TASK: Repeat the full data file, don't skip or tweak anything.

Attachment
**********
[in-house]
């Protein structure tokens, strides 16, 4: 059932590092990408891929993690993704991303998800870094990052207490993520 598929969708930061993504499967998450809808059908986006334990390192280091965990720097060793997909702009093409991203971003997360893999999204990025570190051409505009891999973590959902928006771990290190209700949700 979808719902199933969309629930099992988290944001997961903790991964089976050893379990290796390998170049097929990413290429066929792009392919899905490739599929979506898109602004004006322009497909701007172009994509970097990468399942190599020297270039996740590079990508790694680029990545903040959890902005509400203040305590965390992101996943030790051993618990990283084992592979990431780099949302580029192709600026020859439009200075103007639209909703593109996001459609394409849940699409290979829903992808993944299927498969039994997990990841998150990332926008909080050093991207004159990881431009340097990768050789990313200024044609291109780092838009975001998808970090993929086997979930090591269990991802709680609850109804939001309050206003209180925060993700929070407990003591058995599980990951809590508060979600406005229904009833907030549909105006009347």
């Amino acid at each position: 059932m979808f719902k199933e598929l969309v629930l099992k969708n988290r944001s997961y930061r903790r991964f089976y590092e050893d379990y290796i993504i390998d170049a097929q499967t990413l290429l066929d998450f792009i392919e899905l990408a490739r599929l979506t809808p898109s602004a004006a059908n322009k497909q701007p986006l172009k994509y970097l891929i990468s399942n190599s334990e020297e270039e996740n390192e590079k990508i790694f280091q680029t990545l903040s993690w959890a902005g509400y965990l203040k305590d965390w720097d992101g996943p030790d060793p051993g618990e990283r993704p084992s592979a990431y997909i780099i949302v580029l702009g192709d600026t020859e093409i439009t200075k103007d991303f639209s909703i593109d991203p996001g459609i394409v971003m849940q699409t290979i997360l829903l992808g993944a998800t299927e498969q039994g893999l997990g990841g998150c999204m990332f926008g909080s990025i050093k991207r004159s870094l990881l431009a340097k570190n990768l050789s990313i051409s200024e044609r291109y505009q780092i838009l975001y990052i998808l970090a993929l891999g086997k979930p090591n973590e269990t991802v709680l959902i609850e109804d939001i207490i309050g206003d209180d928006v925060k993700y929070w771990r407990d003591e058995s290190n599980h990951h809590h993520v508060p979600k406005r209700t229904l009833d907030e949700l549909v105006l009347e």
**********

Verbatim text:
[in-house]
């Protein structure tokens, strides 16, 4: 059932590092990408891929993690993704991303998800870094990052207490993520 598929969708930061993504499967998450809808059908986006334990390192280091965990720097060793997909702009093409991203971003997360893999999204990025570190051409505009891999973590959902928006771990290190209700949700 979808719902199933969309629930099992988290944001997961903790991964089976050893379990290796390998170049097929990413290429066929792009392919899905490739599929979506898109602004004006322009497909701007172009994509970097990468399942190599020297270039996740590079990508790694680029990545903040959890902005509400203040305590965390992101996943030790051993618990990283084992592979990431780099949302580029192709600026020859439009200075103007639209909703593109996001459609394409849940699409290979829903992808993944299927498969039994997990990841998150990332926008909080050093991207004159990881431009340097990768050789990313200024044609291109780092838009975001998808970090993929086997979930090591269990991802709680609850109804939001309050206003209180925060993700929070407990003591058995599980990951809590508060979600406005229904009833907030549909105006009347």
């Amino acid at each position: 059932m979808f719902k199933e598929l969309v629930l099992k969708n988290r944001s997961y930061r903790r991964f089976y590092e050893d379990y290796i993504i390998d170049a097929q499967t990413l290429l066929d998450f792009i392919e899905l990408a490739r599929l979506t809808p898109s602004a004006a059908n322009k497909q701007p986006l172009k994509y970097l891929i990468s399942n190599s334990e020297e270039e996740n390192e590079k990508i790694f280091q680029t990545l903040s993690w959890a902005g509400y965990l203040k305590d965390w720097d992101g996943p030790d060793p051993g618990e990283r993704p084992s592979a990431y997909i780099i949302v580029l702009g192709d600026t020859e093409i439009t200075k103007d991303f639209s909703i593109d991203p996001g459609i394409v971003m849940q699409t290979i997360l829903l992808g993944a998800t299927e498969q039994g893999l997990g990841g998150c999204m990332f926008g909080s990025i050093k991207r004159s870094l990881l431009a340097k570190n990768l050789s990313i051409s200024e044609r291109y505009q780092i838009l975001y990052i998808l970090a993929l891999g086997k979930p090591n973590e269990t991802v709680l959902i609850e109804d939001i207490i309050g206003d209180d928006v925060k993700y929070w771990r407990d003591e058995s290190n599980h990951h809590h993520v508060p979600k406005r209700t229904l009833d907030e949700l549909v105006l009347e």